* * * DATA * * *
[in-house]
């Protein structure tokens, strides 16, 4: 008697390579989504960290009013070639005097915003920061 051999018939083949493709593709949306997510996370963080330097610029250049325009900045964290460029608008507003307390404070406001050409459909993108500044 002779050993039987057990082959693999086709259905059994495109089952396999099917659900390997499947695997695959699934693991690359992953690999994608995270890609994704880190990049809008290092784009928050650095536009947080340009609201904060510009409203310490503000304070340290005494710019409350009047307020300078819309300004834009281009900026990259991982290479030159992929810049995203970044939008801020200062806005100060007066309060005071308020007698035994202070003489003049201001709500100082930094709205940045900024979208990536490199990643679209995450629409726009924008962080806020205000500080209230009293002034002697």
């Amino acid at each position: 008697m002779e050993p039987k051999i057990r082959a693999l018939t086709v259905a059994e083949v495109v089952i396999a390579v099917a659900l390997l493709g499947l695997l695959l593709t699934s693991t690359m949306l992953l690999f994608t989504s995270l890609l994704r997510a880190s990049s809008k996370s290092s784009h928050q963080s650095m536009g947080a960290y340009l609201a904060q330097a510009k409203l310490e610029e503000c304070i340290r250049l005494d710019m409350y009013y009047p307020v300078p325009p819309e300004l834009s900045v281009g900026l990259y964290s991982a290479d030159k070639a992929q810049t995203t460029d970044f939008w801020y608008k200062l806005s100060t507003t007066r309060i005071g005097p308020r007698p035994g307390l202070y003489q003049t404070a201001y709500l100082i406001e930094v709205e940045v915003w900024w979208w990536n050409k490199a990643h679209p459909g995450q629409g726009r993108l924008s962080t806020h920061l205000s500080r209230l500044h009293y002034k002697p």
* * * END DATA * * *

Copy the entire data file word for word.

[in-house]
């Protein structure tokens, strides 16, 4: 008697390579989504960290009013070639005097915003920061 051999018939083949493709593709949306997510996370963080330097610029250049325009900045964290460029608008507003307390404070406001050409459909993108500044 002779050993039987057990082959693999086709259905059994495109089952396999099917659900390997499947695997695959699934693991690359992953690999994608995270890609994704880190990049809008290092784009928050650095536009947080340009609201904060510009409203310490503000304070340290005494710019409350009047307020300078819309300004834009281009900026990259991982290479030159992929810049995203970044939008801020200062806005100060007066309060005071308020007698035994202070003489003049201001709500100082930094709205940045900024979208990536490199990643679209995450629409726009924008962080806020205000500080209230009293002034002697």
């Amino acid at each position: 008697m002779e050993p039987k051999i057990r082959a693999l018939t086709v259905a059994e083949v495109v089952i396999a390579v099917a659900l390997l493709g499947l695997l695959l593709t699934s693991t690359m949306l992953l690999f994608t989504s995270l890609l994704r997510a880190s990049s809008k996370s290092s784009h928050q963080s650095m536009g947080a960290y340009l609201a904060q330097a510009k409203l310490e610029e503000c304070i340290r250049l005494d710019m409350y009013y009047p307020v300078p325009p819309e300004l834009s900045v281009g900026l990259y964290s991982a290479d030159k070639a992929q810049t995203t460029d970044f939008w801020y608008k200062l806005s100060t507003t007066r309060i005071g005097p308020r007698p035994g307390l202070y003489q003049t404070a201001y709500l100082i406001e930094v709205e940045v915003w900024w979208w990536n050409k490199a990643h679209p459909g995450q629409g726009r993108l924008s962080t806020h920061l205000s500080r209230l500044h009293y002034k002697p």